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Tetanus
  1. C. L. Thwaites
  1. University of Oxford Wellcome Trust Clinical Research Unit, Centre for Tropical Diseases, 190 Ben Ham Tu, Ho Chi Minh City, Vietnam; E-mail: lthwaites{at}hcm.vnn.vn

    Abstract

    Introduction

    Tetanus is a rare disease in the UK (about 6 cases per year) but it is an important disease world-wide – approximately 500 000 neonates, and similar numbers of adults and children, die from tetanus every year (Dietz et al. 1996). Although much is now known about the pathophysiology of the disease, rather few advances have been made in treatment and the mortality remains high despite modern intensive care facilities. This article will present a general review of the literature concerning tetanus. It will focus on what evidence there is for optimal diagnosis and management, and highlight the key clinical issues that concern the physician when caring for a patient with tetanus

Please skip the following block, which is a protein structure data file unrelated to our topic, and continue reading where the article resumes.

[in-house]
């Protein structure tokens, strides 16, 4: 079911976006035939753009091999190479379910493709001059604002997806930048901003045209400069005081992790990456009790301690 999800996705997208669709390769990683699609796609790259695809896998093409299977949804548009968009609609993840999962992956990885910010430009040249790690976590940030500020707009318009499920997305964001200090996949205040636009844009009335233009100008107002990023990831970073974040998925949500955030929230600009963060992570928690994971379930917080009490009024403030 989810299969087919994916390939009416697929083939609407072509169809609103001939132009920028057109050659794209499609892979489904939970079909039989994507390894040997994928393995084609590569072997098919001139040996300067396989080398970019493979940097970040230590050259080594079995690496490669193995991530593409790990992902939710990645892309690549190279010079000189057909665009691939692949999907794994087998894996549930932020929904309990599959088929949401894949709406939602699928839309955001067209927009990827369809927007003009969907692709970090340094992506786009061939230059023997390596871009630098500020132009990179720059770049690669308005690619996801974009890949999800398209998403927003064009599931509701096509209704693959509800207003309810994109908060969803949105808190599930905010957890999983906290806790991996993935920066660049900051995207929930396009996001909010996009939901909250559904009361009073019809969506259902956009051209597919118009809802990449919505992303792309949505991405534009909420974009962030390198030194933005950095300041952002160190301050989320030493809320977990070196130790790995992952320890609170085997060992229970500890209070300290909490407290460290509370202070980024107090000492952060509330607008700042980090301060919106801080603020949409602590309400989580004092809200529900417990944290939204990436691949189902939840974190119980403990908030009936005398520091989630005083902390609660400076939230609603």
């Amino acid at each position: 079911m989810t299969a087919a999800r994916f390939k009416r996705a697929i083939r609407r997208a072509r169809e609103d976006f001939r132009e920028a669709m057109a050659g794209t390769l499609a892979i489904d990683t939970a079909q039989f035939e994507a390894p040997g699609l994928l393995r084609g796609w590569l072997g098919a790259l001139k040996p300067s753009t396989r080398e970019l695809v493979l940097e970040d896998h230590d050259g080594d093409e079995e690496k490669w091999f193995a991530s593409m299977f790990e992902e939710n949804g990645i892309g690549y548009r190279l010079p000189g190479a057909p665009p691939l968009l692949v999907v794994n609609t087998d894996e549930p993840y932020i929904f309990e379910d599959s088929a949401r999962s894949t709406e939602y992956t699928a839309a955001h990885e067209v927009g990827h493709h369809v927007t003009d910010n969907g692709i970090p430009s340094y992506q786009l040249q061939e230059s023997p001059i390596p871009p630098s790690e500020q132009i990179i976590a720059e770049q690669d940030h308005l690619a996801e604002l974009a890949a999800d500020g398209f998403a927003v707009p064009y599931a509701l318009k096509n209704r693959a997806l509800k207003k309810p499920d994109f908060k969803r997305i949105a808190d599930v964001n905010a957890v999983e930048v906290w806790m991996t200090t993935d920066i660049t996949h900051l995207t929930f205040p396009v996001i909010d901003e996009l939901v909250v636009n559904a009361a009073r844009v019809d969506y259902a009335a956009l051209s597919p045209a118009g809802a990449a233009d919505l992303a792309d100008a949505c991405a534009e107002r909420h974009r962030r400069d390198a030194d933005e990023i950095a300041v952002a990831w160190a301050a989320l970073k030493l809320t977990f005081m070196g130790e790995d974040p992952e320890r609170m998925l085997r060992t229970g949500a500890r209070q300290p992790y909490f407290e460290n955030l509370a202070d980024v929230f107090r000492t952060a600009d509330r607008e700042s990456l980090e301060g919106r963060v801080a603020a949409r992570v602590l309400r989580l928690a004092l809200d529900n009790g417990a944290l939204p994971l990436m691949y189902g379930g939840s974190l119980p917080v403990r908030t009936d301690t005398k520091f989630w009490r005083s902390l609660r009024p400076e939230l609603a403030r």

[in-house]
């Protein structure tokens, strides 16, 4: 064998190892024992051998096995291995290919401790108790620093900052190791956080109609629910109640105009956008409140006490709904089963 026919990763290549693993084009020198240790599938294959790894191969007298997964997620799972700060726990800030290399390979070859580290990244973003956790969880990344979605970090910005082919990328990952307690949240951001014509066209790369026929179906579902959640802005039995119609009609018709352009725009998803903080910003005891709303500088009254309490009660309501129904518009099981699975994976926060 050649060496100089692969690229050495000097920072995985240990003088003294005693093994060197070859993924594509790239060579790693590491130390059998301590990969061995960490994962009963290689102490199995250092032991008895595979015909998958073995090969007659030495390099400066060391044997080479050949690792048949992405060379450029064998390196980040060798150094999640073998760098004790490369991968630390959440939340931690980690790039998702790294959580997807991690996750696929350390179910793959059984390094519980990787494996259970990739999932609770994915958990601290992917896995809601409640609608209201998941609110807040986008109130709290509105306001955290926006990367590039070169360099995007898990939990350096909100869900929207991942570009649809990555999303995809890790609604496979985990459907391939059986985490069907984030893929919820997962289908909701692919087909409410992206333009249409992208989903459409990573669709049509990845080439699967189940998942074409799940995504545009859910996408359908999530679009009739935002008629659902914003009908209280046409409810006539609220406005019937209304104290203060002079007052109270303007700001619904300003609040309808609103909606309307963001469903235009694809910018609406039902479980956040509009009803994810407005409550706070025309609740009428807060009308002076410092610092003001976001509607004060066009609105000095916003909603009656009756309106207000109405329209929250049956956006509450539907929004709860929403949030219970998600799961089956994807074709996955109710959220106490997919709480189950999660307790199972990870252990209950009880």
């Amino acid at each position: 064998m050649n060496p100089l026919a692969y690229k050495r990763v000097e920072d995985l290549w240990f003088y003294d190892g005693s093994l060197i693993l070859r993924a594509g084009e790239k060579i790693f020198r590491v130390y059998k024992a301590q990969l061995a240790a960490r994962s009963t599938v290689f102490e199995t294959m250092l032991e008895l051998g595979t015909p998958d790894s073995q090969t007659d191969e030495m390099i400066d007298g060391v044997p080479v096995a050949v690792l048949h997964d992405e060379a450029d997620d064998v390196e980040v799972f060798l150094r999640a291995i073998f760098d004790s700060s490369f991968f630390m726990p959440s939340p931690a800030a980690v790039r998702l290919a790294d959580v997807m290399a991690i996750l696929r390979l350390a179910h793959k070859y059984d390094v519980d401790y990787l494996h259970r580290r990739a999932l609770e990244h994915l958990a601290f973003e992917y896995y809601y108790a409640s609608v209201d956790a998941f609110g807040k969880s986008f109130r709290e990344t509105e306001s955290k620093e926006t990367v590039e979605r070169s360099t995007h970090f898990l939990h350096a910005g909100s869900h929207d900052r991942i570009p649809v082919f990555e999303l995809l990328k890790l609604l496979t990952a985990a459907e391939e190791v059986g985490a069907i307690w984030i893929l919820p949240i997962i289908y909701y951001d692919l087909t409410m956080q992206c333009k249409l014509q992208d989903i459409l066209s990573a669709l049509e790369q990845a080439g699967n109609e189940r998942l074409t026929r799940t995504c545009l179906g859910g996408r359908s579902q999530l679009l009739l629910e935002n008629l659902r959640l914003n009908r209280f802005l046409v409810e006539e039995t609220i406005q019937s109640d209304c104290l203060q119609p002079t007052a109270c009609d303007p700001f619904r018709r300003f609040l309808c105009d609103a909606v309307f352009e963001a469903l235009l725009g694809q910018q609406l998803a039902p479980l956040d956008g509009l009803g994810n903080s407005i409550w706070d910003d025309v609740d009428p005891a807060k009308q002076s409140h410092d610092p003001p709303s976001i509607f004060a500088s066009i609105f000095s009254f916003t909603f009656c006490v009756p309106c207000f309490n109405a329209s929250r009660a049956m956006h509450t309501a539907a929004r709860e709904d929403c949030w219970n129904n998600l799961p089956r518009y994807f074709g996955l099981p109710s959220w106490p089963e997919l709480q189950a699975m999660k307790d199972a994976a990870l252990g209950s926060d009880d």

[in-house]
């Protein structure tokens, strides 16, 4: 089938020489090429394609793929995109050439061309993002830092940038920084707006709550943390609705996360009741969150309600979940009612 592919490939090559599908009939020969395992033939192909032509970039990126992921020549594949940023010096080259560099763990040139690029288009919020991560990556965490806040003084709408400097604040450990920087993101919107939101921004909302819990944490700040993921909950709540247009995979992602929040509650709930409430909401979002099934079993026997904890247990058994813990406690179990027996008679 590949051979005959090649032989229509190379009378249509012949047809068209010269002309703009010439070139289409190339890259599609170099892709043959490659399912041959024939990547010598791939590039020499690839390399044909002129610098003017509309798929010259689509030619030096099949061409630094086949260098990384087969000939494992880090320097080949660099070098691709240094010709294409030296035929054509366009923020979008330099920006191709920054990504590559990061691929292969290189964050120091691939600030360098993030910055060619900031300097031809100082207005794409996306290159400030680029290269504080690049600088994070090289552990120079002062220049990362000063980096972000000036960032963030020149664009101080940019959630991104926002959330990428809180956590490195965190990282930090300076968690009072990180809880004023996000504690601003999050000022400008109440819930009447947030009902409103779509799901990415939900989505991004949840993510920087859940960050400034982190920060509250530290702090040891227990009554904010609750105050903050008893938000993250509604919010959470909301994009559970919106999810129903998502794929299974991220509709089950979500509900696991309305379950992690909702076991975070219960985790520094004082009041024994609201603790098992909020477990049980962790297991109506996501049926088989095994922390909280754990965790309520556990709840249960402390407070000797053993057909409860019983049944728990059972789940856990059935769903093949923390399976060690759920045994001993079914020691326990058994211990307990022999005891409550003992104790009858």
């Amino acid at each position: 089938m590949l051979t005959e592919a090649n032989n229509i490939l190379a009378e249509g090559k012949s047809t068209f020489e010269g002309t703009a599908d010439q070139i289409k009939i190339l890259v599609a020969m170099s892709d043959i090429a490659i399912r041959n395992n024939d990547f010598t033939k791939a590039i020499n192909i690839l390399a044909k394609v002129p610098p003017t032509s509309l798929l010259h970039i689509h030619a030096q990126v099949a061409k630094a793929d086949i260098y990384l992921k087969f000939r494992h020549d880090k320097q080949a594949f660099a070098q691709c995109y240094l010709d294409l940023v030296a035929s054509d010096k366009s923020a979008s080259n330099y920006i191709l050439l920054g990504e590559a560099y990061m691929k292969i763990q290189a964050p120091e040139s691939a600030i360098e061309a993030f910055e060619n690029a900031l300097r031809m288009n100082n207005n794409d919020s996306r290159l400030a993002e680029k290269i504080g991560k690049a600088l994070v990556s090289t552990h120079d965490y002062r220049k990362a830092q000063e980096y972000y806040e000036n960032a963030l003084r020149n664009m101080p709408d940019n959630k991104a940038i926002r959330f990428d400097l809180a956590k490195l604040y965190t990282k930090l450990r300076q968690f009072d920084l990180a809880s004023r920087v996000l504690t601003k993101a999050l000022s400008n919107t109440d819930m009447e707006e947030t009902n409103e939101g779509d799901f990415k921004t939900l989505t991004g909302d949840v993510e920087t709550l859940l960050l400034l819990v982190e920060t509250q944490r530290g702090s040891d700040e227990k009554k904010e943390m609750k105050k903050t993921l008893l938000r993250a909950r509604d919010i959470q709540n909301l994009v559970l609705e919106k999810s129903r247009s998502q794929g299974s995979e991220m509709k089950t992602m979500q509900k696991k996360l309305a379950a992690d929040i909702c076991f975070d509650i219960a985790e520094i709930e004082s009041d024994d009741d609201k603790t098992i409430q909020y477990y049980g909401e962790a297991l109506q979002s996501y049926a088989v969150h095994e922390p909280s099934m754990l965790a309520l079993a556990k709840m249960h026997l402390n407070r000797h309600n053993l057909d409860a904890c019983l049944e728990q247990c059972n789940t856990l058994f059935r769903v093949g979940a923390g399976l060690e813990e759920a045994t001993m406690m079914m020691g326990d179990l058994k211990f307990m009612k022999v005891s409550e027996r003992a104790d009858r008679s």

Aetiology

    Tetanus is caused by a neurotoxin produced by the bacterium Clostridium tetani (C. tetani), which is an ubiquitous organism found in the soil, and human and animal faeces, throughout the world. The bacteria persist as resilient spores,

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